Diabetes drug promotes brain regeneration in multiple ways

January 6, 2016

Like many other adult tissues, the brain has the ability to repair itself, but this ability is not strong enough to overcome the massive cell death that occurs in diseases such as stroke and Alzheimerís Disease.

Several years ago, Dr. Jing Wang discovered that metformin, a drug used to treat diabetes, can also enhance the adult brainís ability to produce new neurons, thus serving as a potential regenerative agent for brain repair.

Now, Dr. Wang and her team have made important new progress in deciphering how this happens. They found that metformin promotes brain regeneration through two distinct molecular pathways. One pathway causes brain stem cells to produce more brain stem cells and is controlled through a protein called TAp73. The other causes brain stem cells to give rise to mature neurons and is controlled through the activation of the epigenetic AMPK-aPKC-CBP pathway.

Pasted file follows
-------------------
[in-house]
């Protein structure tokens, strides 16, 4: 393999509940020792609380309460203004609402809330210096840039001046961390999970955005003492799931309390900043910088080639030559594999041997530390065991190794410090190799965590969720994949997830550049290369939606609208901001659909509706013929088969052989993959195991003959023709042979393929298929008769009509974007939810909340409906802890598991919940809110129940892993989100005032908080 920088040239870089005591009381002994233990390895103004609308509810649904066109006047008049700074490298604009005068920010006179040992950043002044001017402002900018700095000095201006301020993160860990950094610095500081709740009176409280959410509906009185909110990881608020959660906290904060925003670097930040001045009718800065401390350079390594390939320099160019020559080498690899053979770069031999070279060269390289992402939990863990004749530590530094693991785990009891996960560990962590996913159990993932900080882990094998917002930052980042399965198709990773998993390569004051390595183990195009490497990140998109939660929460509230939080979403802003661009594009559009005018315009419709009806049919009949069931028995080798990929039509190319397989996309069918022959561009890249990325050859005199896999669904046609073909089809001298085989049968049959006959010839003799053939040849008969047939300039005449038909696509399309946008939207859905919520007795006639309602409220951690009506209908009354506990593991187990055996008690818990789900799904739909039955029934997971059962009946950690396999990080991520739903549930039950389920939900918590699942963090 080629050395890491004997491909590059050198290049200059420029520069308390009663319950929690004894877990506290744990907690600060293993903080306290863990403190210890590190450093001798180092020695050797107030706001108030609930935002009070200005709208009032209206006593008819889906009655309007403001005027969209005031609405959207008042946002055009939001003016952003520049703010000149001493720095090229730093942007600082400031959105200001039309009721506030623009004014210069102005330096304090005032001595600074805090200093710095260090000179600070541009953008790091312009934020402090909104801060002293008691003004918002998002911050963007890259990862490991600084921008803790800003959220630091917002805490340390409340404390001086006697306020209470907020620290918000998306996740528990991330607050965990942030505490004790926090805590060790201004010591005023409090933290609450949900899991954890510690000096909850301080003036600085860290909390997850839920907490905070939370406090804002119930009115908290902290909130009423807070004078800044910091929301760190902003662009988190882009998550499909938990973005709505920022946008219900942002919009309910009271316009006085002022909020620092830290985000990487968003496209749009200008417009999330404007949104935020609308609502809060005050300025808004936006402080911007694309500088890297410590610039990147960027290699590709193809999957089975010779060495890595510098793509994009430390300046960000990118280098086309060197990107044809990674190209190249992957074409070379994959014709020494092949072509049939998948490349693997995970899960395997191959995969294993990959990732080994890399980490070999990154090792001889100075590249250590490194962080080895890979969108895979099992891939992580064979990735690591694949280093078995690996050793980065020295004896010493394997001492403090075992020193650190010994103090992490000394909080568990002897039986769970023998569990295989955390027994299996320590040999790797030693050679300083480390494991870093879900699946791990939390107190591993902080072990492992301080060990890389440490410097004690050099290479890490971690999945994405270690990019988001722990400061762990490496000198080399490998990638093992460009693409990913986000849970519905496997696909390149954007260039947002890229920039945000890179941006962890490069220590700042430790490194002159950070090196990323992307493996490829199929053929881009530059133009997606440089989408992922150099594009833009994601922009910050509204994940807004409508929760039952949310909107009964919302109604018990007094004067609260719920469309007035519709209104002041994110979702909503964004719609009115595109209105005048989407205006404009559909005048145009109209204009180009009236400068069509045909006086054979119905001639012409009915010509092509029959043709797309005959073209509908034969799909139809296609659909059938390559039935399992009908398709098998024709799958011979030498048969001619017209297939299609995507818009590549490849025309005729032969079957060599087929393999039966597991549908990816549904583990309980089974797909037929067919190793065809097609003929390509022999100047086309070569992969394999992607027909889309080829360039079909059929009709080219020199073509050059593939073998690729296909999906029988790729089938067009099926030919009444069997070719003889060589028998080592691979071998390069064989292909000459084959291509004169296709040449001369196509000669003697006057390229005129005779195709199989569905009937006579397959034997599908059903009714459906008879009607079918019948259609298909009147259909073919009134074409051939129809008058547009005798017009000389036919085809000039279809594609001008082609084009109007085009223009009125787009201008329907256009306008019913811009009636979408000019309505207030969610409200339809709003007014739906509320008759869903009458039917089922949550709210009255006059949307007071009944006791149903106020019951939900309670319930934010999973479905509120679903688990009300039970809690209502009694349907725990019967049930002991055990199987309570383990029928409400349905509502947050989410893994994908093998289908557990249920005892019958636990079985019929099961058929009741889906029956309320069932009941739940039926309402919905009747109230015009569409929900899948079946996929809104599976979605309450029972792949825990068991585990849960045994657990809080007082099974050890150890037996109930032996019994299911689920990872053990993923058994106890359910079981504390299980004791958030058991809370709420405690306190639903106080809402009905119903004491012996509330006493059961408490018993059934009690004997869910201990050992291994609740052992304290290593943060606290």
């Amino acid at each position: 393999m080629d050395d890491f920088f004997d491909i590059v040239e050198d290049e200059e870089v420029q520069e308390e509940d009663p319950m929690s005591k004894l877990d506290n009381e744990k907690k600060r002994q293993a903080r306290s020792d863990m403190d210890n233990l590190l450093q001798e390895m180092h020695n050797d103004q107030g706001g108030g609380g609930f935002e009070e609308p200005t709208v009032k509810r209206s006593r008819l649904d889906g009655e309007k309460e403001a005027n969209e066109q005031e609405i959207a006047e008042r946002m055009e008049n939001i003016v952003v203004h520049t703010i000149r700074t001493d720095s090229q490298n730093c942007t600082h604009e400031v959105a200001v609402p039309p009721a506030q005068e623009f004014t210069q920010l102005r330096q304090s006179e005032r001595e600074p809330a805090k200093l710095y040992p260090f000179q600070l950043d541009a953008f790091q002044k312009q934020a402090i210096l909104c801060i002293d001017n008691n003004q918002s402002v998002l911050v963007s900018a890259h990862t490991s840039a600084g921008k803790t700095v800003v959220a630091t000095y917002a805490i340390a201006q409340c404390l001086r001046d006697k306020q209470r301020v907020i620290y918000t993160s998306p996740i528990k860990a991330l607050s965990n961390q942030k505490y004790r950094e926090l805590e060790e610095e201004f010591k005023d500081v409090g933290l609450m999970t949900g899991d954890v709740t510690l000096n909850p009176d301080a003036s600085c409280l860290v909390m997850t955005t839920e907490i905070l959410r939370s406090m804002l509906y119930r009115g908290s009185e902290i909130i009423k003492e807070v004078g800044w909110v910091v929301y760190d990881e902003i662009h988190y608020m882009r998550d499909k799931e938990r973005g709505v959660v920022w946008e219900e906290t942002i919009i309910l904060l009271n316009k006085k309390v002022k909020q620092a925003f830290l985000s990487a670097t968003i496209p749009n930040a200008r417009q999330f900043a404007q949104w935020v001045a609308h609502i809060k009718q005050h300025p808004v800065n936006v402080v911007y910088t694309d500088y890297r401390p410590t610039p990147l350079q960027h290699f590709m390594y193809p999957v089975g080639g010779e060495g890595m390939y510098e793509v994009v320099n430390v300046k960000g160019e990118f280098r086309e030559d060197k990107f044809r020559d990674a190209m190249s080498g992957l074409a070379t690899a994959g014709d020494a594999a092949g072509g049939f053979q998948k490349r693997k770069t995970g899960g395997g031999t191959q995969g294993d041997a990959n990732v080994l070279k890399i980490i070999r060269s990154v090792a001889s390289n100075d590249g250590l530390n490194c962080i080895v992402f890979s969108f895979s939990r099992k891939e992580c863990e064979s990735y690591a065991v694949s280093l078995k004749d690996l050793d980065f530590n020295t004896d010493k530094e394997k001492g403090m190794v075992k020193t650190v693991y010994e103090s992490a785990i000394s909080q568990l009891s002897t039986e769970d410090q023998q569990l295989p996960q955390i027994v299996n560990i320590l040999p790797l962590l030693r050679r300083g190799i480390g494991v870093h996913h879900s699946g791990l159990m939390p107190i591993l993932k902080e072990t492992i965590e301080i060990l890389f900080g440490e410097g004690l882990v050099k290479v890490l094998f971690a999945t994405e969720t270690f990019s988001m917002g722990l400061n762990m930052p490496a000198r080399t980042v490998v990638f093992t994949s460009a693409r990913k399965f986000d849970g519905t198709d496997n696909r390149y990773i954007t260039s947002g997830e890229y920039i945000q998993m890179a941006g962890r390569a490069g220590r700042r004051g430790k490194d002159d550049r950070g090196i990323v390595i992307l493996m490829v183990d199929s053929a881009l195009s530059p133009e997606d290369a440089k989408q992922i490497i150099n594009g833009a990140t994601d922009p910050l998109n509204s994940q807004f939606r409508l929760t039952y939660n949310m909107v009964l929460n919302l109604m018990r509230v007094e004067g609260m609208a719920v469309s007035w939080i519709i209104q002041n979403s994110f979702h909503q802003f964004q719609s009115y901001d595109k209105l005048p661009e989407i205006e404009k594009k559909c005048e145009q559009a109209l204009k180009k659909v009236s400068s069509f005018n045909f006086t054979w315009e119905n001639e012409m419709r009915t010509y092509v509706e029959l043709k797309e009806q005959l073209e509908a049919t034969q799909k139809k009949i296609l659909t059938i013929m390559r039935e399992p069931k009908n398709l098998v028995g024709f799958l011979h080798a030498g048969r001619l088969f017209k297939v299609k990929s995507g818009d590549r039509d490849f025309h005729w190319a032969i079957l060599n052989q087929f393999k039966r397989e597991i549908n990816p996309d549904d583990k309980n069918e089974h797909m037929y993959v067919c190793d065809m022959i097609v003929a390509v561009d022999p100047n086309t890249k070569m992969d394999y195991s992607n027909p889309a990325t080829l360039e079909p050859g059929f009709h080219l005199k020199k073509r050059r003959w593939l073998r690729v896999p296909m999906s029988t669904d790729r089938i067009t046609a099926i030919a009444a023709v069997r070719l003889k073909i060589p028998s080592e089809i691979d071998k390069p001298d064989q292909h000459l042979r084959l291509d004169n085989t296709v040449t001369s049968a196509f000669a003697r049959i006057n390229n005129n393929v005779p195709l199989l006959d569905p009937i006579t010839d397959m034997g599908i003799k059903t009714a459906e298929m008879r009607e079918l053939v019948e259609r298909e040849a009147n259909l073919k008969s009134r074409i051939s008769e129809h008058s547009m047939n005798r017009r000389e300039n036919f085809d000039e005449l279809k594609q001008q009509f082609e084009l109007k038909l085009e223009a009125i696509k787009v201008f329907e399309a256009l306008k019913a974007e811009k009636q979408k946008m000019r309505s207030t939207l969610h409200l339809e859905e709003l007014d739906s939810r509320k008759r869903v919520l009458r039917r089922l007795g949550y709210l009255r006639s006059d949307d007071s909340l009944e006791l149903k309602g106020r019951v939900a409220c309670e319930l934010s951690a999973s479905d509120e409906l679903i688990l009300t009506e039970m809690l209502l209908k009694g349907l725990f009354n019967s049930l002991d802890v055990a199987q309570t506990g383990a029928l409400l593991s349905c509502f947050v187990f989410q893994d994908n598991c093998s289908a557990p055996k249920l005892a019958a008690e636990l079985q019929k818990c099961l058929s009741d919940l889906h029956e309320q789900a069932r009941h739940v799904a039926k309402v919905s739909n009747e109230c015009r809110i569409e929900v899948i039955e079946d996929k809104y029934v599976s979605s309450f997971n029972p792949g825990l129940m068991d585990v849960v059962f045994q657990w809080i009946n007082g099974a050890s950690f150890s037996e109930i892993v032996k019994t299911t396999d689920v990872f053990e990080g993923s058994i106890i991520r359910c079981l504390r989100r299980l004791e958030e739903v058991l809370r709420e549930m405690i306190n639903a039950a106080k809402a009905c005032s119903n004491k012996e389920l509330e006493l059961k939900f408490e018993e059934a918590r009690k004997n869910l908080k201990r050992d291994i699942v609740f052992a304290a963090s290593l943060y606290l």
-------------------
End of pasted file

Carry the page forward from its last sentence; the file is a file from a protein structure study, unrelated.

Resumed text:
Metformin is currently being tested in clinical trials for brain regeneration. This new research, published in Stem Cell Reports, could help further refine this experimental therapy.

Authors: Michael Fatt, Karolynn Hsu, Ling He, Fredric Wondisford, Freda D. Miller, David R. Kaplan, Jing Wang

Funders: J.P. Bickell Foundation, The Ottawa Hospital Foundation, Canadian Institutes of Health Research

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